With the mainline Borderlands games being established as one of the most beloved series of the modern era, developer Gearbox Software is looking to take that proven formula in new directions. Enter Tiny Tina’s Wonderlands, a standalone adventure game set in a fantasy world heavily influenced by Dungeons & Dragon as well as other genre staples. Ahead of its late March launch, I got to play an early demo of Tiny Tina’s Wonderlands to see just how it’s going to shake up that universe.
To a distant land
Tiny Tina’s Wonderlands instantly separates itself from the Borderlands series with its high fantasy setting. In the short demo I played, I saw castles, wyverns, orcs, and plenty of other characters and creatures that feel unique to this adventure. Speaking of adventure, the game emulates a D&D campaign, with the iconic Tiny Tina serving as the Dungeon Master. She’s an omnipresent force, narrating key moments, describing events as they happen, and making quippy remarks. It’s a fun commentary on how D&D campaigns are often run on the fly, with DMs having to make quick adjustments and improvisations.
The gameplay itself is where players will feel those Borderlands vibes coming through the hardest. The game is a first-person shooter RPG hybrid, and it more or less plays the same way as other titles from the franchise. That said, Gearbox Software injects that fantasy element with the addition of magical powers and abilities that players can outfit their character with. I particularly liked the “Death Save” feature, where players have a brief window to resurrect themselves when they initially get downed by killing an enemy.
Another cool implementation of D&D tropes I stumbled upon while playing the demo came with the Golden Dice collectible. These shining D20s can be found around the map and will roll when collected. The number that the die lands on will determine the quality of loot that it drops.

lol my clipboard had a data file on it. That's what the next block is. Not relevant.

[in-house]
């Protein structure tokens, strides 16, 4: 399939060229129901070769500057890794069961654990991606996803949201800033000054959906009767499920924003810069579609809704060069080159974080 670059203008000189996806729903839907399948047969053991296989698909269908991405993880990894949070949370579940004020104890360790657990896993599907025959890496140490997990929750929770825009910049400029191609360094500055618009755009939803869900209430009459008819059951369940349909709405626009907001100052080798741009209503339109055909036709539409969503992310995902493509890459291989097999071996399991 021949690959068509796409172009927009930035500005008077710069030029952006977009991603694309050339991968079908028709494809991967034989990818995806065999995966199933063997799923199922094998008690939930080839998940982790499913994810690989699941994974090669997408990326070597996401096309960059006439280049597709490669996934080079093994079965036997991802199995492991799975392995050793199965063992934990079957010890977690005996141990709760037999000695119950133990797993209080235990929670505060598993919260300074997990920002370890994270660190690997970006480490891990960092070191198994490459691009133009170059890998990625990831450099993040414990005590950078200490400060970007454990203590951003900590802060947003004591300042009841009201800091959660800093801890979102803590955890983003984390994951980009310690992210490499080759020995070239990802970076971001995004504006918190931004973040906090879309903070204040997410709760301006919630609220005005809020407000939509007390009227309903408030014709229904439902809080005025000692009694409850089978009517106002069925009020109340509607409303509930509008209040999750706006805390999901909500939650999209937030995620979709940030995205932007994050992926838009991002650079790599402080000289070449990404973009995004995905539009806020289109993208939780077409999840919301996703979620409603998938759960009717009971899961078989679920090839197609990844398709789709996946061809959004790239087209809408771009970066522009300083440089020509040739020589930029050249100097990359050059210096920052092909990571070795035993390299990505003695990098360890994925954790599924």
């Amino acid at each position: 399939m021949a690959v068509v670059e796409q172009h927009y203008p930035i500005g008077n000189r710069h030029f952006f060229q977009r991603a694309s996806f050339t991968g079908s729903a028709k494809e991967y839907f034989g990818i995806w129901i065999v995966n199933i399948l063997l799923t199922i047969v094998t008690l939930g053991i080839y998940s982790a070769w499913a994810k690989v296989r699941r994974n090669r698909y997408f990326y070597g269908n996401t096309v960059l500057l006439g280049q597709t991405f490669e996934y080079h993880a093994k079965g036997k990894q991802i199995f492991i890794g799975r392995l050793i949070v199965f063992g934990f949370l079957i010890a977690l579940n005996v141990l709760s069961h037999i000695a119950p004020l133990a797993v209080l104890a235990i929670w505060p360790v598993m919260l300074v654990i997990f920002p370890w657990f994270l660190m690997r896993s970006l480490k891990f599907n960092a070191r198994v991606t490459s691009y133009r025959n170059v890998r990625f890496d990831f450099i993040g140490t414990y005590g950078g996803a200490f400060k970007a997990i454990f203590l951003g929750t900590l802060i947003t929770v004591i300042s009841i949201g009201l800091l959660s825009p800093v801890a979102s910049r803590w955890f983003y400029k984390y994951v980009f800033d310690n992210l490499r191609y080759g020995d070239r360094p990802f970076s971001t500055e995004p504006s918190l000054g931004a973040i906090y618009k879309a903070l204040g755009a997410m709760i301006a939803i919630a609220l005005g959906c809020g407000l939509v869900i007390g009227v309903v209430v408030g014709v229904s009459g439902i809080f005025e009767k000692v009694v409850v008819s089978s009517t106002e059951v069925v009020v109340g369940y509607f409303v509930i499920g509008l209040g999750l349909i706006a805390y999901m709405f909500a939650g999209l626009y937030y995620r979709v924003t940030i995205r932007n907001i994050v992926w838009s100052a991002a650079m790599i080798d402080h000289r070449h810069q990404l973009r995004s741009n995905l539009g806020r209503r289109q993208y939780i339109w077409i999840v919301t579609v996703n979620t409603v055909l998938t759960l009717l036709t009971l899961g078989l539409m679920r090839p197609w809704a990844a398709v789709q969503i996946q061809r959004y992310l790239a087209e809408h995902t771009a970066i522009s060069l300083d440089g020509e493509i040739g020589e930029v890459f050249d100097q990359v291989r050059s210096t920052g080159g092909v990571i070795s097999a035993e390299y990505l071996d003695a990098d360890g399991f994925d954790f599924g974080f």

Have some class
During the demo, I had access to two of the six classes in the game. The Graveborn, an acolyte who wields dark magic at the sacrifice of health. This class is accompanied by a Demi-Lich that helps take down foes. There was also the Stabbomancer, a rogue-like class that prioritizes stealth in favor of landing critical hits. Both classes feel like a practical implementation of classic D&D archetypes into the Borderlands universe.
The full game allows players to create their own character from scratch and select their class from there. I didn’t have that option in the demo as both available characters were pre-built and the chunk I played was from somewhere in the middle of the game.
It should be known that Tiny Tina’s Wonderlands is still quite heavily a looter-shooter in its core design. There are chests and containers everywhere, with more gear and items than you’ll probably know what to do with. In true Borderlands fashion, players can expect to find a seemingly endless array of unique weapons that come with their own stats and traits. It actually plays into the fantasy element quite well, as seeking out loot and valuable items is a staple of D&D and other classic RPGs.
Dungeon's and Drama
Tiny Tina’s Wonderlands is shaping up to be an interesting new direction for the Borderlands franchise. We already know that the action-heavy looter-shooter formula works, and the drastic shift in setting and characters feels like a necessary change of pace. We’ll have a better idea of just how well this new approach works when Tiny Tina’s Wonderlands drops on March 25, 2022.